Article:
Do not plug space heaters into power strips, fire officials warn

The Umatilla County Fire District #1 shares a photo of a fried power strip after a resident tried to plug a space heater into it.

Umatilla County Fire District #1

As soon as the temperature drops, you may feel the need to crank up the heat.

But before you plug in that dusty old space heater this winter, you'll want to follow this safety tip: don't use extension cords and power strips.

"You should never plug a heater into a power strip," Umatilla County Fire District #1 in Hermiston, Oregon, warned on Facebook Monday, posting a photo of a fried multi-outlet to prove their point. "These units are not designed to handle the high current flow needed for a space heater and can overheat or even catch fire due to the added energy flow."

The post went viral with more than 17,000 shares. Hundreds of people commented, some even sharing their own horror stories about space heaters.

"I had a household one catch on fire years ago," one Facebook user said. "Good thing I woke up."

"I never knew this," another commented.

The Toledo Fire Department in Ohio also issued a warning Wednesday after battling a house fire caused by a space heater at 3 a.m. on Tuesday.

The flames erupted after the heater ignited a sofa. 

"If you are operating them make sure you're operating them in a safe manner," Sterling Rahe, public information officer with the Toledo Fire Department, told CBS affiliate WTOL. "Make sure there's a space at least a minimum of three feet around that space heater."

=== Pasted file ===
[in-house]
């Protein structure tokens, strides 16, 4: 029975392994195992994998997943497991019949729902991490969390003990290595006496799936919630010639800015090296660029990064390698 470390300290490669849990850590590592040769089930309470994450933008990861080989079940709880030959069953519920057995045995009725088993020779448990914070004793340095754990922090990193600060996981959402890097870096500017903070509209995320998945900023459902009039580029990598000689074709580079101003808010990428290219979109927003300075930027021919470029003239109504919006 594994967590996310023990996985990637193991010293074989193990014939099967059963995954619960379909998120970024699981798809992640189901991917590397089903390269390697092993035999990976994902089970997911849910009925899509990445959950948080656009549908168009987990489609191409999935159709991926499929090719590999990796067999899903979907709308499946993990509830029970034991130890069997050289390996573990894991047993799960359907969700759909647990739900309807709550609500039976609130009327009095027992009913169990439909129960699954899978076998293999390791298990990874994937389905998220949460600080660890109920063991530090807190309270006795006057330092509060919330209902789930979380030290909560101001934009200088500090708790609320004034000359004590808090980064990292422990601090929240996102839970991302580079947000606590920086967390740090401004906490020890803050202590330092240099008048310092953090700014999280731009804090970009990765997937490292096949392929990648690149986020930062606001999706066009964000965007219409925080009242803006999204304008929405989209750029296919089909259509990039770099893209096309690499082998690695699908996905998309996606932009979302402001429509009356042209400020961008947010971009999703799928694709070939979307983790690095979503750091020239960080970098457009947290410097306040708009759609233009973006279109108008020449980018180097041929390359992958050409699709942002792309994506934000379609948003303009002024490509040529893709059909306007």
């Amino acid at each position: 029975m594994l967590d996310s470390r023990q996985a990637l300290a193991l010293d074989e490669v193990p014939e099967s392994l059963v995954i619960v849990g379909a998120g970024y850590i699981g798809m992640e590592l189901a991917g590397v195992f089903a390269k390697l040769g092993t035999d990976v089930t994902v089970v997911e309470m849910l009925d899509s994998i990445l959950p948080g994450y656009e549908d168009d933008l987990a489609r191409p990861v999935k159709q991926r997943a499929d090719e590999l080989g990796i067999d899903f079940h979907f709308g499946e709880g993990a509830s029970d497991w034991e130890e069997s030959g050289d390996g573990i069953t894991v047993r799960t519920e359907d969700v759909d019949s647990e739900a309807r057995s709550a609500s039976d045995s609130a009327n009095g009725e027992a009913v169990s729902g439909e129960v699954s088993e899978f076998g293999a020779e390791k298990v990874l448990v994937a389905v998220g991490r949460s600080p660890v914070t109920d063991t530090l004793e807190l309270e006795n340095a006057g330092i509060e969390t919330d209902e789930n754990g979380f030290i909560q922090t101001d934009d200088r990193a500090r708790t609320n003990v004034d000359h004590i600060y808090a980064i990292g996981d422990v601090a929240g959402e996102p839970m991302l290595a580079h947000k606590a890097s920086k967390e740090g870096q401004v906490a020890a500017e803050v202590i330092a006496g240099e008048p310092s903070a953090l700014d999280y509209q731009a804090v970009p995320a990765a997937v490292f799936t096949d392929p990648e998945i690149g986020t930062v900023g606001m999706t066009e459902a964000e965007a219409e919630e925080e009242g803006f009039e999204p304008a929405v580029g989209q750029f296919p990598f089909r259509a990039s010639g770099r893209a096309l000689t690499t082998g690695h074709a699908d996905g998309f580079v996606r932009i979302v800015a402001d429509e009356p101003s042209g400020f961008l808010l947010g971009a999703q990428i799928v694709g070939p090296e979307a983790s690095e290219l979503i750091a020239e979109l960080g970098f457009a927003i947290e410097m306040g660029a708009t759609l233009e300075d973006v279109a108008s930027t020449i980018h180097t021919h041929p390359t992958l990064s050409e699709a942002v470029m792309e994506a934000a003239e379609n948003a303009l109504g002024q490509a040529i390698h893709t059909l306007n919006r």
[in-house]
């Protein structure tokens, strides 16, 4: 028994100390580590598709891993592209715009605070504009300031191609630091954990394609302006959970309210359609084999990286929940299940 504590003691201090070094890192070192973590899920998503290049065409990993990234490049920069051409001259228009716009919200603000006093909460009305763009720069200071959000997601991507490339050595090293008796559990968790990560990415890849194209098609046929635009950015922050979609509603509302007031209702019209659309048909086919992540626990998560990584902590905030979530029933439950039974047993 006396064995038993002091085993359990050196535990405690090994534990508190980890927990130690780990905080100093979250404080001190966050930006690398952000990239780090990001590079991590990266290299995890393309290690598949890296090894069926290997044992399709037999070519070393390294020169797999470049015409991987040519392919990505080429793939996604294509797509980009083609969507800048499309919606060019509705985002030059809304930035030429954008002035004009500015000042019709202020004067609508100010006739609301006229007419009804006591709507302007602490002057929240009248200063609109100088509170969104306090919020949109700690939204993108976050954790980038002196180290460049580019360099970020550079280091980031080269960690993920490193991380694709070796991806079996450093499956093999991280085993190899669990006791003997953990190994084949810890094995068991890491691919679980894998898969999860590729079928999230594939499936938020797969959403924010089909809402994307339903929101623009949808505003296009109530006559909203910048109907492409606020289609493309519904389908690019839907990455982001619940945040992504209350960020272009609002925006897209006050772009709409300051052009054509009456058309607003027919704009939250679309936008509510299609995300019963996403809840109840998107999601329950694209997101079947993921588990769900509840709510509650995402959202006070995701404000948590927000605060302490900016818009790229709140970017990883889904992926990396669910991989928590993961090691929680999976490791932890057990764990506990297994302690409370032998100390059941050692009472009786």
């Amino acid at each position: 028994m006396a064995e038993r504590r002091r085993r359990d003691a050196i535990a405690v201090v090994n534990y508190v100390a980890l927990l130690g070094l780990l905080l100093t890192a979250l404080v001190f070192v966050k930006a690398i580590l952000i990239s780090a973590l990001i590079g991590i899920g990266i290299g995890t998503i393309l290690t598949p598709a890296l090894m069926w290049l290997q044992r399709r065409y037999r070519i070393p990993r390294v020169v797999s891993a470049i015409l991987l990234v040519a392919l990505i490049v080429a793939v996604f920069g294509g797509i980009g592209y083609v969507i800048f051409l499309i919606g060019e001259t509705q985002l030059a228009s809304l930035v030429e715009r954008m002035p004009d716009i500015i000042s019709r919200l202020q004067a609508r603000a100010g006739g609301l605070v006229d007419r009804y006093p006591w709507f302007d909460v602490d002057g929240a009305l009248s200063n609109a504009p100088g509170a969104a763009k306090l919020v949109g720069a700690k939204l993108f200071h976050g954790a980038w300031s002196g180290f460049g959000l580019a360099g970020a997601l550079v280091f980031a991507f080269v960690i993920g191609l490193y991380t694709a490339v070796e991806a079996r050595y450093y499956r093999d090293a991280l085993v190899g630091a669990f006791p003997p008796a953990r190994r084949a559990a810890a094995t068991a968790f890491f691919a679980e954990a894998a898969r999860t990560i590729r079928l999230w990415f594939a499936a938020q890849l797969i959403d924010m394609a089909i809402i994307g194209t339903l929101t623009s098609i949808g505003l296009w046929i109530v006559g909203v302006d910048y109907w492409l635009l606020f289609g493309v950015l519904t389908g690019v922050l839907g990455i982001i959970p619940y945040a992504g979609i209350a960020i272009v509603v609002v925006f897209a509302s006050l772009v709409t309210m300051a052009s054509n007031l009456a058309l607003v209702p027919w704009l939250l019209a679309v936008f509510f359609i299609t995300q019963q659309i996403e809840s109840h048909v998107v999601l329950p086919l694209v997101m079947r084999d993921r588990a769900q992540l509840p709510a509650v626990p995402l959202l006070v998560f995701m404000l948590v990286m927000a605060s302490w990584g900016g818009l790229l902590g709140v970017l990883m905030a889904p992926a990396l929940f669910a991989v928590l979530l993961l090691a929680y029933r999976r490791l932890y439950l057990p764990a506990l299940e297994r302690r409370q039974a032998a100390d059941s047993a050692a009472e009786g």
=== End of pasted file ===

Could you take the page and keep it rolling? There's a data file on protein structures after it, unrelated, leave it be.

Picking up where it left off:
Firefighters said heating elements in a space heater can get up to more than 500°F  to 600°F. They reminded residents that a space heater should only be plugged directly into the wall, and always keep an eye on it when it's in use.

"A lot of these fires, kind of have a common theme," said Rahe. "Things were left unattended."

From 2009 to 2013, heating equipment was involved in an estimated 56,000 reported U.S. home fires — accounting for 16 percent of the total, according to the National Fire Protection Association (NFP). In those fires, 470 people died, 1,490 were injured and $1 billion in property damage was reported.

"Nearly half of all home heating fires occurred in December, January and February," the NFP said. "Space heaters, whether portable or stationary, accounted for two of every five of home heating fires."

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A post warning about the dangers of space heaters and power strips from Kaufman Fire Rescue Station 1 in Dec., 2017, went viral with more than 579,000 shares.

Kaufman Fire Rescue Station 1

If you're planning on using a space heater this winter, follow these five safety tips from Electrical Safety Foundation International (ESFI):

  • Turn space heaters off and unplug them when you go to bed or leave the room.
  • Keep space heaters three feet away from anything that can burn.
  • Plug space heaters directly into a wall outlet. Do not use an extension cord or power strip, which could overheat and result in a fire. Do not plug any other electrical devices into the same outlet as the heater.
  • Install smoke alarms on every floor of your home and outside all sleeping areas and test them once a month.
  • Place space heaters on level, flat surfaces. Never place heaters on cabinets, tables, furniture, or carpet, which can overheat and start a fire.